Government: NIH. NIDDK, Office of Research on Minority, NICHD, NIA, Indian Health Service, NCRR
Industry:
Bristol Myers Squibb, Parke-Davis
Pharmaceutical/Dietary Supplement Company:
Reviewer Comments:

Authors note that simulation results depend on the accuracy of the underlying assumptions, including participant adherence.

Quality Criteria Checklist: Review Articles
Relevance Questions
  1. Will the answer if true, have a direct bearing on the health of patients? Yes
  1. Will the answer if true, have a direct bearing on the health of patients? Yes
  2. Is the outcome or topic something that patients/clients/population groups would care about? Yes
  2. Is the outcome or topic something that patients/clients/population groups would care about? Yes
  3. Is the problem addressed in the review one that is relevant to dietetics practice? Yes
  3. Is the problem addressed in the review one that is relevant to dietetics practice? Yes
  4. Will the information, if true, require a change in practice? Yes
  4. Will the information, if true, require a change in practice? Yes
 
Validity Questions
  1. Was the question for the review clearly focused and appropriate? Yes
  1. Was the question for the review clearly focused and appropriate? Yes
  2. Was the search strategy used to locate relevant studies comprehensive? Were the databases searched and the search termsused described? N/A
  2. Was the search strategy used to locate relevant studies comprehensive? Were the databases searched and the search termsused described? N/A
  3. Were explicit methods used to select studies to include in the review? Were inclusion/exclusion criteria specified andappropriate? Wereselectionmethods unbiased? Yes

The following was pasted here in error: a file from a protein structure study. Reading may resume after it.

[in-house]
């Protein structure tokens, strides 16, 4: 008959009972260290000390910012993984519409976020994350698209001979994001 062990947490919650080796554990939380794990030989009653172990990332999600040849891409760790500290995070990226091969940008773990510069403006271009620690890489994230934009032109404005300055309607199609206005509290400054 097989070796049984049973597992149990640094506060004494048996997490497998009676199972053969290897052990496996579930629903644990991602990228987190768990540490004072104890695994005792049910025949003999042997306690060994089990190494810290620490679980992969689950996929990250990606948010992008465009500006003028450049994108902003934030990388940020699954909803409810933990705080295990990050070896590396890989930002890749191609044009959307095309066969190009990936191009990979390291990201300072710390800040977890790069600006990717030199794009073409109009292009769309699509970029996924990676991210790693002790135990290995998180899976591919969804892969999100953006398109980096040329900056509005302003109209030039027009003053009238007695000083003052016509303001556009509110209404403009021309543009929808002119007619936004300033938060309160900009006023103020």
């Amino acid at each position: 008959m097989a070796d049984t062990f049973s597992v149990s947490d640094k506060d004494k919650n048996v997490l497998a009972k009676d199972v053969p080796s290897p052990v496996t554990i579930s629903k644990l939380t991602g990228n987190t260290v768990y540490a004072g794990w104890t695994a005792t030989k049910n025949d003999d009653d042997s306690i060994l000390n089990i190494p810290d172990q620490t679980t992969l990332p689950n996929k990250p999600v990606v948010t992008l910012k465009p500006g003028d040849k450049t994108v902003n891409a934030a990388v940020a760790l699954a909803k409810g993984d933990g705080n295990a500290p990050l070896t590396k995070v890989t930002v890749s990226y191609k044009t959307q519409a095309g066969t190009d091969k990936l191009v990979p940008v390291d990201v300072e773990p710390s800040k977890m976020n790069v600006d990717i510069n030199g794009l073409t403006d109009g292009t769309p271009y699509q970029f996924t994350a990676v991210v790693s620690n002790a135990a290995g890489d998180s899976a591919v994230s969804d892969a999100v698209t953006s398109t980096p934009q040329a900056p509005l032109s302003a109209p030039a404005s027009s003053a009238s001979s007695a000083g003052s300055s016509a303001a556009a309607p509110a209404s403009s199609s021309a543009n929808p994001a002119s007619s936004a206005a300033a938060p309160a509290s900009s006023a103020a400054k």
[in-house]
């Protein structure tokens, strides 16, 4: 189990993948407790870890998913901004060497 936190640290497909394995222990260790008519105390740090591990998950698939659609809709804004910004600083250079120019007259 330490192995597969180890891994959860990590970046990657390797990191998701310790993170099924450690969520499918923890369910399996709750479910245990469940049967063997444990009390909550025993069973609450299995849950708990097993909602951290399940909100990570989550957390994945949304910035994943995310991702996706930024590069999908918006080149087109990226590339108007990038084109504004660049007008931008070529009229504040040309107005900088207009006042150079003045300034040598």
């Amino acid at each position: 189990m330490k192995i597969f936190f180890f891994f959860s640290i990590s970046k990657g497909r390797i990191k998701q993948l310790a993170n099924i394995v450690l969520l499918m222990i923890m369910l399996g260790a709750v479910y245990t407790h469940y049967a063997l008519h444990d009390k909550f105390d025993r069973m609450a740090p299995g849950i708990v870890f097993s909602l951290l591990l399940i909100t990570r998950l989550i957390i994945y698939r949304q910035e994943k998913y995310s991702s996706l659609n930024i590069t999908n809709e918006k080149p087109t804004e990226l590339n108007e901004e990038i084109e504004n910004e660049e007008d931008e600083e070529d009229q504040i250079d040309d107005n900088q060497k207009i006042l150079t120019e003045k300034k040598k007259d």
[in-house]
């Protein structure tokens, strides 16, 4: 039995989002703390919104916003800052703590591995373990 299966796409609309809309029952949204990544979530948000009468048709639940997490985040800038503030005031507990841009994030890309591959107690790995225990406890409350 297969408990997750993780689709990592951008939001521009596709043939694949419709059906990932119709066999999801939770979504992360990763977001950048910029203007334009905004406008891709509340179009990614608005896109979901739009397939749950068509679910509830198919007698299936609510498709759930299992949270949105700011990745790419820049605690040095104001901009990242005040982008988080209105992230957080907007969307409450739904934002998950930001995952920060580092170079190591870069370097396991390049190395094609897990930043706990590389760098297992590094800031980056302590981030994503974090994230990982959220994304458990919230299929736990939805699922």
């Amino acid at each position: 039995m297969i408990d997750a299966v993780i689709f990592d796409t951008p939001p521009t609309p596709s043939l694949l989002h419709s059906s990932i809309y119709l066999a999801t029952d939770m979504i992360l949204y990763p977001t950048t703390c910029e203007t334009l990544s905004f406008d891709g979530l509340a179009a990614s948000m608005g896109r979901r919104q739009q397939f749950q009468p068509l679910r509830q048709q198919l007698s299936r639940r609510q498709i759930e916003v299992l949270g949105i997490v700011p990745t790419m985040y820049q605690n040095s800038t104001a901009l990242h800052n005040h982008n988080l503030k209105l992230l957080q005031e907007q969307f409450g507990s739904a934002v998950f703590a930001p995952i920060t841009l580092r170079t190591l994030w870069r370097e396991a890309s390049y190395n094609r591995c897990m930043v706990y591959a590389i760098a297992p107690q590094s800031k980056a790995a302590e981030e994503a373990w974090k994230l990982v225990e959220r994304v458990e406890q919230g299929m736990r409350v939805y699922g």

3. Were explicit methods used to select studies to include in the review? Were inclusion/exclusion criteria specified andappropriate? Wereselectionmethods unbiased? Yes
  4. Was there an appraisal of the quality and validity of studies included in the review? Were appraisal methodsspecified,appropriate, andreproducible? N/A
  4. Was there an appraisal of the quality and validity of studies included in the review? Were appraisal methodsspecified,appropriate, andreproducible? N/A
  5. Were specific treatments/interventions/exposures described? Were treatments similar enough to be combined? Yes
  5. Were specific treatments/interventions/exposures described? Were treatments similar enough to be combined? Yes
  6. Was the outcome of interest clearly indicated? Were other potential harms and benefits considered? Yes
  6. Was the outcome of interest clearly indicated? Were other potential harms and benefits considered? Yes
  7. Were processes for data abstraction, synthesis, and analysis described? Were they applied consistently acrossstudies and groups? Was thereappropriate use of qualitative and/or quantitative synthesis? Was variation in findings among studies analyzed? Were heterogeneity issued considered? If data from studies were aggregated for meta-analysis, was the procedure described? Yes
  7. Were processes for data abstraction, synthesis, and analysis described? Were they applied consistently acrossstudies and groups? Was thereappropriate use of qualitative and/or quantitative synthesis? Was variation in findings among studies analyzed? Were heterogeneity issued considered? If data from studies were aggregated for meta-analysis, was the procedure described? Yes
  8. Are the results clearly presented in narrative and/or quantitative terms? If summary statistics are used, are levels ofsignificance and/or confidence intervals included? Yes
  8. Are the results clearly presented in narrative and/or quantitative terms? If summary statistics are used, are levels ofsignificance and/or confidence intervals included? Yes
  9. Are conclusions supported by results with biases and limitations taken into consideration? Are limitations ofthe review identified anddiscussed? Yes
  9. Are conclusions supported by results with biases and limitations taken into consideration? Are limitations ofthe review identified anddiscussed? Yes
  10. Was bias due to the review's funding or sponsorship unlikely? Yes
  10. Was bias due to the review's funding or sponsorship unlikely? Yes